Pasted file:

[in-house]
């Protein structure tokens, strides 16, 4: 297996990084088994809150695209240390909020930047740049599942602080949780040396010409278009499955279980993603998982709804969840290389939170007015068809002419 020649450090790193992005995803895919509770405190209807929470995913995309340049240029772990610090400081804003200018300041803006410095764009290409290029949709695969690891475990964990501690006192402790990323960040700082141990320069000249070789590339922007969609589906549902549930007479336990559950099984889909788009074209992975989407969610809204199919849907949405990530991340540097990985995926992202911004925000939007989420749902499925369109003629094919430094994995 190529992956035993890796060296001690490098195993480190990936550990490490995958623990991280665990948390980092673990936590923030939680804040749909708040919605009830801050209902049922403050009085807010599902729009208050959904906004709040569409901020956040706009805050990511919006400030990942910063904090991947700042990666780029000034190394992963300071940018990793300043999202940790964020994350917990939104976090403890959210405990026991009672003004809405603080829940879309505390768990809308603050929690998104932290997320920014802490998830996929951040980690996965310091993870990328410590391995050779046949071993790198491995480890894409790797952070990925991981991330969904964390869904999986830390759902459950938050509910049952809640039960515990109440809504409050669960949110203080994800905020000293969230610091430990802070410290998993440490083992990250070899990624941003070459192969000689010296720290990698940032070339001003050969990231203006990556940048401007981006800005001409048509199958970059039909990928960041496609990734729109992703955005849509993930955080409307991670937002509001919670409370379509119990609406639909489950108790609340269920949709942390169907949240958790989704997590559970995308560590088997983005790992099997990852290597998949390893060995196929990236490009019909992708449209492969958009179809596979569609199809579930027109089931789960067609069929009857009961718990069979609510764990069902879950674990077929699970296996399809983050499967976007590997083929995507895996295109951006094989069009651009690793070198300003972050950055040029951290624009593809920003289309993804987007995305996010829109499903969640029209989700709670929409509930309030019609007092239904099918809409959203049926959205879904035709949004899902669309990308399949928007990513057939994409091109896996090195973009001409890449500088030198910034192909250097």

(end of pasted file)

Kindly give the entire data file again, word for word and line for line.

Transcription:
[in-house]
């Protein structure tokens, strides 16, 4: 297996990084088994809150695209240390909020930047740049599942602080949780040396010409278009499955279980993603998982709804969840290389939170007015068809002419 020649450090790193992005995803895919509770405190209807929470995913995309340049240029772990610090400081804003200018300041803006410095764009290409290029949709695969690891475990964990501690006192402790990323960040700082141990320069000249070789590339922007969609589906549902549930007479336990559950099984889909788009074209992975989407969610809204199919849907949405990530991340540097990985995926992202911004925000939007989420749902499925369109003629094919430094994995 190529992956035993890796060296001690490098195993480190990936550990490490995958623990991280665990948390980092673990936590923030939680804040749909708040919605009830801050209902049922403050009085807010599902729009208050959904906004709040569409901020956040706009805050990511919006400030990942910063904090991947700042990666780029000034190394992963300071940018990793300043999202940790964020994350917990939104976090403890959210405990026991009672003004809405603080829940879309505390768990809308603050929690998104932290997320920014802490998830996929951040980690996965310091993870990328410590391995050779046949071993790198491995480890894409790797952070990925991981991330969904964390869904999986830390759902459950938050509910049952809640039960515990109440809504409050669960949110203080994800905020000293969230610091430990802070410290998993440490083992990250070899990624941003070459192969000689010296720290990698940032070339001003050969990231203006990556940048401007981006800005001409048509199958970059039909990928960041496609990734729109992703955005849509993930955080409307991670937002509001919670409370379509119990609406639909489950108790609340269920949709942390169907949240958790989704997590559970995308560590088997983005790992099997990852290597998949390893060995196929990236490009019909992708449209492969958009179809596979569609199809579930027109089931789960067609069929009857009961718990069979609510764990069902879950674990077929699970296996399809983050499967976007590997083929995507895996295109951006094989069009651009690793070198300003972050950055040029951290624009593809920003289309993804987007995305996010829109499903969640029209989700709670929409509930309030019609007092239904099918809409959203049926959205879904035709949004899902669309990308399949928007990513057939994409091109896996090195973009001409890449500088030198910034192909250097």